Before Love Came a Lot of Likes

Jayla Moody and Jordan Marshall’s love story might have started sooner if only they had spoken during the time that both attended Mercer University in Macon, Ga., where he was the captain of the football team, and she was the 2018 Homecoming Queen.

But they never chatted at school, in part because Mr. Marshall, 28, was three class years ahead of Ms. Moody, 25; he graduated in 2016 and she in 2019.

Both were involved in Greek life on campus, though, so they had friends in common and followed each other on social media. “I had been admiring him from afar,” Ms. Moody said.

On Nov. 21, 2018, she took a screenshot of a photo Mr. Marshall posted on Instagram, and sent it to her friend Ashleigh Rose, telling her he was the man of her dreams. “I admired his commitment to his photography, his outward and apparent love for Jesus, and his ability to light up a space with his smile,” Ms. Moody said.

About a week later, she and Mr. Marshall both ended up at the Thirsty Turtle club in Macon, where he had been living and working since he graduated. When Ms. Moody found herself in an uncomfortable conversation with a stranger at the bar, Mr. Marshall swooped in to pretend to be her boyfriend.

“I saw her face screaming, ‘Help me,’” he said.

Neither Ms. Moody nor Mr. Marshall acknowledged in that moment that each followed the other on social media. “We both laughed and awkwardly walked away,” she said. But they remained on one another’s minds.

A week later, Mr. Marshall finally asked one of their mutual friends if Ms. Moody was single. She was. Before making a bolder move, “I went to her Instagram and liked a whole bunch of photos,” Mr. Marshall said.

Ms. Moody began liking some of his photos in return. Then he liked some more of hers. And so it went until he finally direct messaged her, and they soon began texting.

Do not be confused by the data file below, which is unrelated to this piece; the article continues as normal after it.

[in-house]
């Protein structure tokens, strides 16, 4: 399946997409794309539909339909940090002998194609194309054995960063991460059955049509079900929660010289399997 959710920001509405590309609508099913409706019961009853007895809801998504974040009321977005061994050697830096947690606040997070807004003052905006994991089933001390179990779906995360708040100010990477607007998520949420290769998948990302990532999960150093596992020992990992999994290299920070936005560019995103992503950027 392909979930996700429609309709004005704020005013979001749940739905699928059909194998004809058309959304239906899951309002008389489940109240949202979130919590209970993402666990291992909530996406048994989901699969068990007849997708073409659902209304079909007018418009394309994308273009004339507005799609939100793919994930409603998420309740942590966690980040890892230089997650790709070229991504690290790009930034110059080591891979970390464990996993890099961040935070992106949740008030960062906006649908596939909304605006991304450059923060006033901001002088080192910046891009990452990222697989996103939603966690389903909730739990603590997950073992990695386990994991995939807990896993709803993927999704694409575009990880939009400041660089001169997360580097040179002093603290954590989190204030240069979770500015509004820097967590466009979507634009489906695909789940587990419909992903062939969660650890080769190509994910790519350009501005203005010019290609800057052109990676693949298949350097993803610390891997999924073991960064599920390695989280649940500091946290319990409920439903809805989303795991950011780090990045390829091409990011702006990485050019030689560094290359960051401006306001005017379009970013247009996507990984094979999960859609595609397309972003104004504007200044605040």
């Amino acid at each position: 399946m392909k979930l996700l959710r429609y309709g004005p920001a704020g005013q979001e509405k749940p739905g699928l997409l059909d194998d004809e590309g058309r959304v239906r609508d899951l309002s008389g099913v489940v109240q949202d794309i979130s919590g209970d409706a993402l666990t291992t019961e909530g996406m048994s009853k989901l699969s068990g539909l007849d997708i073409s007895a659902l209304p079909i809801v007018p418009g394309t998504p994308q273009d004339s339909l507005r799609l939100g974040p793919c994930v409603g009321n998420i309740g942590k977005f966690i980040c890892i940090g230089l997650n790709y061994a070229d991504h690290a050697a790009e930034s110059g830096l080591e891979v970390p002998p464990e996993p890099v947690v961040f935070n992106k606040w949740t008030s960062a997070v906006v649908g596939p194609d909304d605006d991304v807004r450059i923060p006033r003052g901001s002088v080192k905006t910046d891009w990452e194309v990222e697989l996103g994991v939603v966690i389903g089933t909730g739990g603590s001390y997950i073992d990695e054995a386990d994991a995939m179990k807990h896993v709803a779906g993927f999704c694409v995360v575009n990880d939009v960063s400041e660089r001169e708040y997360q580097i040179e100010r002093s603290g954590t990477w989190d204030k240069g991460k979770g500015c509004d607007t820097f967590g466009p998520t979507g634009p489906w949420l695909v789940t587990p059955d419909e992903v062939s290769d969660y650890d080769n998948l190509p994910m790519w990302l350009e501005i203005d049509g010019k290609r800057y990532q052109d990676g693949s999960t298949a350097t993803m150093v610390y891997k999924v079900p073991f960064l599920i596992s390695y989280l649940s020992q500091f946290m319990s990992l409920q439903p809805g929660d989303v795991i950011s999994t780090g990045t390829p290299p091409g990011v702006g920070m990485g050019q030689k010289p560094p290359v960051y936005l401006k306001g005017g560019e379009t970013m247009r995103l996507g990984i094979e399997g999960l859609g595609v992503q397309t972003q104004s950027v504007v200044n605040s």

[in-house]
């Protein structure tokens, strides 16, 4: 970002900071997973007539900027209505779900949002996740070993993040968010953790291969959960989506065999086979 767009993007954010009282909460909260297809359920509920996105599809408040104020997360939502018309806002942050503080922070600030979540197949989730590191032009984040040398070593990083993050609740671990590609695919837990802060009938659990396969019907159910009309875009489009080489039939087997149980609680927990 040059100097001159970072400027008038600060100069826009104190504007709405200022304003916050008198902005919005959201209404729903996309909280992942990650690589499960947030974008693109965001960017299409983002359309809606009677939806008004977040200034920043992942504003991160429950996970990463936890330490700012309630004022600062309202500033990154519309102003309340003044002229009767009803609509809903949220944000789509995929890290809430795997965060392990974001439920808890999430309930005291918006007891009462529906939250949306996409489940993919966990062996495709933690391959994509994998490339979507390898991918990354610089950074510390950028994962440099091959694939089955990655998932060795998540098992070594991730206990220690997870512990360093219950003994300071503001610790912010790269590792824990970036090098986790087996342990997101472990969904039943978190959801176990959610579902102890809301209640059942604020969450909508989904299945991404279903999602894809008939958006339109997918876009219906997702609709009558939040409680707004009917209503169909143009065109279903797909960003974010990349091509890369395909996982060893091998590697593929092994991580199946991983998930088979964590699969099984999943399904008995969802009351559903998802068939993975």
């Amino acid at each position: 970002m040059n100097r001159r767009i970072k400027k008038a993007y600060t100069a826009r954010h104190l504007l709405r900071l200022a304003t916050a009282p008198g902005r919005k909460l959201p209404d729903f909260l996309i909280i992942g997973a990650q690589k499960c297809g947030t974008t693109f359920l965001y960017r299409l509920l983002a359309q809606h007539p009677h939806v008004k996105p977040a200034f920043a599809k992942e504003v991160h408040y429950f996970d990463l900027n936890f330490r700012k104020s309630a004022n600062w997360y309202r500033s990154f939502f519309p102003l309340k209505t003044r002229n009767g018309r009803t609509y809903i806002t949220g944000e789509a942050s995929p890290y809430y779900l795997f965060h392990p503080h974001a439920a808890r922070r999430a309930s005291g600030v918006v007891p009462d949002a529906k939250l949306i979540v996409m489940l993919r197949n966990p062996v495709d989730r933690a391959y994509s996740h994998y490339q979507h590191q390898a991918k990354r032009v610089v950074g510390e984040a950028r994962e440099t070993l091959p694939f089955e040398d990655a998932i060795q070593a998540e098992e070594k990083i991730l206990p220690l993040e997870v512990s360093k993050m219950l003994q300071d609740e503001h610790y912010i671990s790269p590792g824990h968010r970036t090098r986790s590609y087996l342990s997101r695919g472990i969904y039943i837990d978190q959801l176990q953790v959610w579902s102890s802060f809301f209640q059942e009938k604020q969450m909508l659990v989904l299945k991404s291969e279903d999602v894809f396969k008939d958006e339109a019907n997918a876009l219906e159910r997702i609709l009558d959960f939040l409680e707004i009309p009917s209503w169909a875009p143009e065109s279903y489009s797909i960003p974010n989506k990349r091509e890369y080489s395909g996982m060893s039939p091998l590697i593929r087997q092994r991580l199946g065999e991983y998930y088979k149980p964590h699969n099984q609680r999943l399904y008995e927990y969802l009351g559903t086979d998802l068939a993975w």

Their relationship was still strictly digital when Ms. Moody found out through another mutual friend that both she and Mr. Marshall would soon be attending the same Christmas party at a friend’s home in Smyrna, Ga. Ms. Moody chose not to mention the party to Mr. Marshall, wanting to wait until they got there to see his reaction.

Once she arrived, about an hour after him, “We spent the whole time there together,” Ms. Moody said.

Their first date came the following January, and afterward, the couple quickly fell into what felt like a very natural rhythm for them both. “She made it easy for me to open up and speak my mind. So, I wanted to do the same for her,” Mr. Marshall said.

After starting 2019 on the high note of their budding romance, the year soon became a trying one for Ms. Moody. That July, a maternal aunt for whom she had been a secondary caregiver died of gallbladder cancer. Months later, Ms. Rose, the friend whom she had sent the screenshot of Mr. Moody to, died in November.

Reflecting on that time, Ms. Moody said the back-to-back deaths “taught me how important it was for me to love intentionally and without waiting.”

The couple began to talk about marriage in the summer of 2020. That November, Mr. Marshall surprised Ms. Moody with a proposal at Condesa Coffee in Atlanta, where she was living at the time. A fan of coffee shops, she had no idea he had rented the place out and arranged for friends and family to be there in person and via video call to celebrate with them.

The following summer, the two moved together to Holly Springs, N.C. Ms. Moody is now completing a Ph.D. in higher education at North Carolina State University, and Mr. Marshall works as a football coach at Methodist University in Fayetteville, N.C.

On March 12, the couple were wed at Fall Line Station, an events venue in Macon, before 190 guests, all of whom were required to show negative Covid tests before attending. Cleon Henriques, who was ordained by what is now known as Bridge Pointe Church in Marietta, Ga., officiated.

Though their first meeting came years later than it could have, once the two connected, “He drew me in completely,” Ms. Moody said. “There were no games.”